The Federal Reserve raised its benchmark interest rate by 0.75 percentage points for the third time in a row, signaling its intention to keep monetary policy tight as it tries to slow the overheated US economy.
The Federal Open Market Committee lifted the federal funds rate to a new target range of 3 percent to 3.25 percent after its two-day policy meeting, advancing its most aggressive monetary tightening campaign since the early 1980s.
New estimates from central bank politicians showed that the benchmark interest rate rose to 4.4 per cent at the end of this year before reaching its peak of 4.6 per cent next year.
At a news conference after the rate hike, Fed Chair Jay Powell said the bank was likely to keep interest rates at a level where they limit economic growth “for some time”[ads1]; and warned that doing so would hurt growth and lead to higher unemployment.
“We will continue to do that until we are confident the job is done,” he added, echoing the language he used at the Jackson Hole symposium for central bankers last month, when he delivered his most hawkish message since being named to the top job at Fed.
In a statement, the FOMC said: “Inflation remains high, reflecting supply and demand imbalances related to the pandemic, higher food and energy prices, and broader price pressures.”
The committee, which said the rate hike was unanimously supported by policymakers, added that it “anticipates that ongoing increases in the target range will be appropriate”.
The US central bank also published an updated “dot plot” compiling Fed officials’ individual interest rate projections through the end of 2025, reinforcing their commitment to a “higher for longer” approach. The estimates signaled further large interest rate increases this year and no cuts until 2024.
The median estimate for the year-end Fed Funds rate jumped to 4.4 percent, suggesting another 0.75 percentage point rate hike in 2021 before the Fed begins tapering. Officials also forecast that the key policy rate will peak at 4.6 percent in 2023 before falling to 3.9 percent in 2024. It is projected to drop further to 2.9 percent in 2025.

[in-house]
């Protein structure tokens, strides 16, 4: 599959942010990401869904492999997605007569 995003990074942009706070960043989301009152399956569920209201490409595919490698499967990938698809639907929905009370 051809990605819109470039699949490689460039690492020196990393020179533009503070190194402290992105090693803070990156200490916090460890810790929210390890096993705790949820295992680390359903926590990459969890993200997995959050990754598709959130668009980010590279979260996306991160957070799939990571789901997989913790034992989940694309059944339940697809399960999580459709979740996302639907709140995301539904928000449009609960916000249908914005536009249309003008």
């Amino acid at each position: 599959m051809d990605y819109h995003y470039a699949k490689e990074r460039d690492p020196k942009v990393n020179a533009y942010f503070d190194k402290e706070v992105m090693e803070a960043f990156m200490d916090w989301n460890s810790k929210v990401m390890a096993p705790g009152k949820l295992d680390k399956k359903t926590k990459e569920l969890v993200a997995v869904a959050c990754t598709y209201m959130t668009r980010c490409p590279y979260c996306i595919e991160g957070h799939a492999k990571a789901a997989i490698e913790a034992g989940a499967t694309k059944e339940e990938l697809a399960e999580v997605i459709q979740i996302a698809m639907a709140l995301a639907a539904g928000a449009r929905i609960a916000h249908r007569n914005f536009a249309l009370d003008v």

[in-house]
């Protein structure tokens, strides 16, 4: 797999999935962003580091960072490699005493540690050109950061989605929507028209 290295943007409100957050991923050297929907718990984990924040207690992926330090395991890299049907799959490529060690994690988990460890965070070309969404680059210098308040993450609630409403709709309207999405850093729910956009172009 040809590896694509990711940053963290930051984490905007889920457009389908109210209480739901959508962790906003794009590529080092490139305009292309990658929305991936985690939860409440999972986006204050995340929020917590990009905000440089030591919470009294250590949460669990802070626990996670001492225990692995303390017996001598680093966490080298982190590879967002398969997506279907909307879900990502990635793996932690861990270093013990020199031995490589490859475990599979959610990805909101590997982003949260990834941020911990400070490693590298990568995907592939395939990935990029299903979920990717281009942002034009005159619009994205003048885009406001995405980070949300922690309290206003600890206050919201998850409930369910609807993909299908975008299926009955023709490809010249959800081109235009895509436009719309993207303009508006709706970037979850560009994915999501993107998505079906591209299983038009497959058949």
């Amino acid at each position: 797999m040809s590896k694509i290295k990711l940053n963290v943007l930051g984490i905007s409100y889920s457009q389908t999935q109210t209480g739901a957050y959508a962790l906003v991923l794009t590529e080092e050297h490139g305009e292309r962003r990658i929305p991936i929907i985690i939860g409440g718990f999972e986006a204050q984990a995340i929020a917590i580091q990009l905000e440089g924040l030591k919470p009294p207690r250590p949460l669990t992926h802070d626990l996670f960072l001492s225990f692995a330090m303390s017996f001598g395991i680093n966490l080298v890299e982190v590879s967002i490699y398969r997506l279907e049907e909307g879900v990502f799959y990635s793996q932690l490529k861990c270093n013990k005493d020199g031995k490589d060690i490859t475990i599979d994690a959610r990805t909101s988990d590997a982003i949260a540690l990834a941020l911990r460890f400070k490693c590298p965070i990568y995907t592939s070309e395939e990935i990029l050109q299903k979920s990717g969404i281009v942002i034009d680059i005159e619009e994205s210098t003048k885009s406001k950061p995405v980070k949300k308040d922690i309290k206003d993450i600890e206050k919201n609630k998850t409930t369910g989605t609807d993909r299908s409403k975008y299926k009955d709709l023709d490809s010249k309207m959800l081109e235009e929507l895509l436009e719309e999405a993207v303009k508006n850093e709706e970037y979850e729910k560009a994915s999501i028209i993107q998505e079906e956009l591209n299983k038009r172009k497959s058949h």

These estimates were significantly more hawkish than in June, the last time the dot plot was updated. At the time, officials predicted the fixed-income fund would reach just 3.4 percent by the end of the year and 3.8 percent in 2023, before falling in 2024.
Then the median estimate for unemployment was 3.9 per cent in 2023 and 4.1 per cent in 2024.
After the statement, US stocks fell, with the S&P 500 and Nasdaq Composite down 0.5 percent and 0.7 percent respectively. The two-year government yield, which moves with interest rate expectations, reached a new 15-year high. Earlier in the day, it broke through 4 percent for the first time since 2007.
Bryan Whalen, chief investment officer at TCW, said the Fed had “reiterated” its “hawkish message” and “completely eliminated[ed] some hope for a more dove-like message”.
“What jumps out are the dots for 2023 and the difference between the dots and the market,” he said. “The Fed is going to get to 4.6 percent through 2023, while the market has a 0.5 percentage point cut by the end of the year.”
Officials on Wednesday acknowledged more directly the economic costs of their efforts to tackle inflation, citing higher unemployment and slower growth.
Officials see the unemployment rate rising from the current rate of 3.7 percent to 4.4 percent in 2023, where it is expected to remain until the end of 2024. By 2025, the median estimate will drop to 4.3 percent.
Over the same period, annual growth in gross domestic product will slow dramatically to 0.2 percent by the end of the year before registering a pace of 1.2 percent in 2023 as “core” inflation falls from the 4.5 percent level projected for the year. -end to 3.1 percent.
As of July, the Fed’s preferred gauge, the core price index for personal consumption expenditures, was at 4.6 percent.
Growth is set to stabilize at just 2 percent in 2024 and 2025, when officials finally expect core inflation to move closer to the Fed’s target range of 2 percent.
In June, policymakers projected that as inflation falls closer to the Fed’s 2 percent target, growth will slow to just 1.7 percent. Most economists now expect the US economy to tip into a recession next year.
The September meeting marked an important juncture for the Fed, which this summer faced questions about its decision to restore price stability after Fed Chair Jay Powell suggested the central bank was beginning to worry about overtightening.